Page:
Ritual, as I understand it, is something which seems to be – speaking entirely empirically, without any theory or methodology – the most religiously marked element of religion. This is so not only because it is visible or reportable (though not in all cases), but first of all because it is only through ritual and its interpretation by those who perform it that we can come to an understanding of the content of religion. In using the term content, we mean, first of all, the elements of religion which are, as it were, narratable, which are able to be put into a kind of sequence of events, for ritual cannot be momentary. It not only takes some time to perform, but also consists of the elements which are significant due first of all to the temporal connections between them. In saying this we do not want to diminish the significance of space in ritual, i.e. the significance of its composition of elements which are present simultaneously, and which form the space of the ritual so to speak. Its temporal sequence is, however, particularly important because a ritual is a continuing action, and this is so irrespective of whether this action is observable or unobservable, physical or mental, visual or audial.
More than that, it can also be said that ritual is a series of actions, together with .their complex configuration, which constitutes speaking metaphorically; the continuation and continuity of religion, or simply time within religion. It can also be said that through ritual religion assumes the status of ‘another’ or ‘parallel’ life for an individual, or a group of individuals, or a society. At the same time religion as a construct of our consciousness cannot acquire its diachronical as well as synchronical (spatial) meaning in any way other than through ritual. This means among other things that when we observe a religion with an extremely reduced ritual, or even devoid of ritual, that is, a religion which can be observed only through its mythology, lore, or beliefs, we should assume that such a religion at one time or other definitely included ritual, and that at one time or other in the future it may acquire it again by means of re-ritualization of its non-ritualistic elements. In other words, we may conclude that it is impossible to define ritual through religion; on the contrary, religion as an empirically observable phenomenon can be defined only through ritual. It is in the light of this slightly paradoxical situation that we may ask ourselves: What are we doing here with religion as such if not making feeble culturally conditioned deductions (particularly if our culture has already had a very ‘reduced’ meaning of religion). For religion as a concept prior to that of ritual can exist only as a secondary culturally-tinted construction. When we say that religion consists of ‘ritual, mythology and doctrine’, we simply mean that we see the phenomenon of religion as that which has already passed through the filter of our own, or somebody else’s, non-religious thinking.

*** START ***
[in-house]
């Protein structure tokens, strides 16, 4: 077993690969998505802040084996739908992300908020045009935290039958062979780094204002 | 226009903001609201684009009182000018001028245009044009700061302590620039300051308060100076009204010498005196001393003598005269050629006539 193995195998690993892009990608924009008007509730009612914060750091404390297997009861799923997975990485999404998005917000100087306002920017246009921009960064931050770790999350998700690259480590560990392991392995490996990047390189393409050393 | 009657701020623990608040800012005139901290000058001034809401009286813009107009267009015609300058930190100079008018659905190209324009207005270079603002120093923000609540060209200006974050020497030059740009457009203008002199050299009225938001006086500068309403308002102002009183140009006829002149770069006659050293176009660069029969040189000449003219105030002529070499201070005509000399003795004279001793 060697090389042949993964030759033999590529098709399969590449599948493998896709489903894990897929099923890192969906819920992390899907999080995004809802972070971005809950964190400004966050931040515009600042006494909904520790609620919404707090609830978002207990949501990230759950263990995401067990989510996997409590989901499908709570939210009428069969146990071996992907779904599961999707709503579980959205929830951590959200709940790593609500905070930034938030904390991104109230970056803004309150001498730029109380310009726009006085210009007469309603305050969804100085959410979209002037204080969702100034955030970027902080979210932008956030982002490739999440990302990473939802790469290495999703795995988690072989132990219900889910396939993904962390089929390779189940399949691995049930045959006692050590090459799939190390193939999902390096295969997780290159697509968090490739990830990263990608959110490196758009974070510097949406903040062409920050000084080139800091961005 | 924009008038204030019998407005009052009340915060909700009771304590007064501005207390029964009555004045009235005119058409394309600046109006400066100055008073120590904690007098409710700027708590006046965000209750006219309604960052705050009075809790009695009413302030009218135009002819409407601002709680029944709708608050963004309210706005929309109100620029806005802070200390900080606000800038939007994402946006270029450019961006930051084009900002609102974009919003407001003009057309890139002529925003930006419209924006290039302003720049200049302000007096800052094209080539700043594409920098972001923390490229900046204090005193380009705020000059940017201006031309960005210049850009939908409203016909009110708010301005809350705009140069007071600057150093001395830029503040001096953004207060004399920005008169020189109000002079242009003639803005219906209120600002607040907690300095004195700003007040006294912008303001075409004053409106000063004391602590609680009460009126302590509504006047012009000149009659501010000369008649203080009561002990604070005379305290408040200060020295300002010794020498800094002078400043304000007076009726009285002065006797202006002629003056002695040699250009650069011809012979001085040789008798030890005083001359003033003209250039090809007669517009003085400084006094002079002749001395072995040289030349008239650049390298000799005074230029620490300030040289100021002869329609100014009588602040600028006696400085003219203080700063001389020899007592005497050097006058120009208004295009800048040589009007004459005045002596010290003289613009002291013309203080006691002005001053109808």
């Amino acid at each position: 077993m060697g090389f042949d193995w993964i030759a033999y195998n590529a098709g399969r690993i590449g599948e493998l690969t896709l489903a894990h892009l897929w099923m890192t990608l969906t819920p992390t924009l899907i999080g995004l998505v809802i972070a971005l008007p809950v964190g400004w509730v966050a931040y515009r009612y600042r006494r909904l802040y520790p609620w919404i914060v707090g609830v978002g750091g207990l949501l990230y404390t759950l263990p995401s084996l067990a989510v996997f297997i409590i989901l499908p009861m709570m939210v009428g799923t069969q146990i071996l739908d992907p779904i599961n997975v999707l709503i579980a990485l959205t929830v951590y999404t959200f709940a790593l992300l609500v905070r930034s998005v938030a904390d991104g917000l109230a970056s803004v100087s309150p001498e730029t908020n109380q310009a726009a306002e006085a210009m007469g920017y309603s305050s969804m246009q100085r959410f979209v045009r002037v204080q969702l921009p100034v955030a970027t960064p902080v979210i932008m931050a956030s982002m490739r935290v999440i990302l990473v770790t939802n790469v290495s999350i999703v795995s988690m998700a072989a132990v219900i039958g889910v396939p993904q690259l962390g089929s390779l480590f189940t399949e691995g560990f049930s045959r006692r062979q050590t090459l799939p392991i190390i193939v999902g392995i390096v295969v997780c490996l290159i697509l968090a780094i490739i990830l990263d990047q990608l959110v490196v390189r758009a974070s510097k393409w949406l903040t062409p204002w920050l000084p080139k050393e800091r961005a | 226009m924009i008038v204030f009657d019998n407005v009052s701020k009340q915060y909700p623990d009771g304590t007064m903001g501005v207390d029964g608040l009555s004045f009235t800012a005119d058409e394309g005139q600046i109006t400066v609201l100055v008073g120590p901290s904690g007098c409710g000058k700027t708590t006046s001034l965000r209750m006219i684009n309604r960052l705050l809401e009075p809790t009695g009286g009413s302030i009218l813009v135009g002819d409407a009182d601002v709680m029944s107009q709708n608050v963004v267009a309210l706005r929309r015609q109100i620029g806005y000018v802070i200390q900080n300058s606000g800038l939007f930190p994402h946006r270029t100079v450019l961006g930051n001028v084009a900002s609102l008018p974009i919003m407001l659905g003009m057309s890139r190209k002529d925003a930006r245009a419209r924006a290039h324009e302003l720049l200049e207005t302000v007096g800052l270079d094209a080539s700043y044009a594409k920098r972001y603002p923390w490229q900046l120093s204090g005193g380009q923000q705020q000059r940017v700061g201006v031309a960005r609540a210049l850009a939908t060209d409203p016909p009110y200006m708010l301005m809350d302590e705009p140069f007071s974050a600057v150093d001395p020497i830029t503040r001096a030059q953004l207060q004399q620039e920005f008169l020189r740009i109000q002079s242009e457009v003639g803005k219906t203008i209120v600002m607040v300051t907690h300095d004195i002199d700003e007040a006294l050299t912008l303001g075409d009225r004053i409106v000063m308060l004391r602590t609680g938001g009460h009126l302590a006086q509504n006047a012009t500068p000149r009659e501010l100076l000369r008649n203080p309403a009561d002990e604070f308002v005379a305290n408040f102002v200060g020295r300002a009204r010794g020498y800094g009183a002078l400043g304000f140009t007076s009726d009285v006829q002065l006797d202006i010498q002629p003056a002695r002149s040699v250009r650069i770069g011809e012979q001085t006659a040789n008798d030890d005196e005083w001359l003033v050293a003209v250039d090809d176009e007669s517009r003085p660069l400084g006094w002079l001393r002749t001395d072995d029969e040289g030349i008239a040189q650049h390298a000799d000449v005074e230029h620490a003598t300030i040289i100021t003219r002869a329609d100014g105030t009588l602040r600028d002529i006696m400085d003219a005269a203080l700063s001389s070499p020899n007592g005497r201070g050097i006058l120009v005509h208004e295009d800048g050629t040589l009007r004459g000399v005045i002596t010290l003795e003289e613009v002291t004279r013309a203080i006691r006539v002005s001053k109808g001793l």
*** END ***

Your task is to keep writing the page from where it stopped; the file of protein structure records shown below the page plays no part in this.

Such formulations can have a meaning only as a sheer convention, a way of speaking. In other words, in the phenomenon of religion ritual is that whi~h is the basic and phenomenologically primary constituent. In our psychologically-oriented age there are a lot of people who claim they are Christians because they lead a Christian life, and a lot of social anthropologists who would not hesitate to agree with such a ‘reduced’ self-definition (and rightly so!). The first are blissfully unaware that their Christianity has already been formed due to the fact of the ritual of the God-sacrifice of Jesus Christ and the continuing ritualistic tradition of its regeneration and reproduction in the whole liturgical complex of Christianity.
And the latter are, usually, consciously unaware of the philogenesis of religion, which is always – ritual. Their religious behaviour is possible only because the ritual is (or was) already there, in the background, and the very ousting of ritual from the sphere of observable actuality of a religion is, itself, a fact having to do with ritual. Another case which seems to run counter to my formulation is that of the ascetic who, at a certain grade of initiation, passes beyond the rituals which become unnecessary for him, but he does not hereby move outside the religious path. Ritual is here viewed as an aide for beginners to attain a certain state of consciousness. However, the attainment of that stage of consciousness as well as the state of consciousness itself is phenomenologically secondary not to the notion of ritual but to ritual itself. We can say that it is the notion of – ritual, not ritual itself, which offers the possibility of its interpretation, and which allows us to go outside it.
This, in fact, is not transcendence of ritual, but rather its extension or broadening. We can say that his leaving of the ritual arises from a secondary interpretation of ritual, as is the case with the upan~ds. Everything can become known as ritual, but only if Ritual is there in the. background. The idea of religion without ritual is, in principle, possible, but that very ‘without’ is a reinterpretation of the notion of ritual. I am deeply in debt to Dr. A. Cantlie, without whose help it would be hardly possible to make these disparate remarks comprehensible, not to speak of the fact that on many points I have used her ideas and formulations.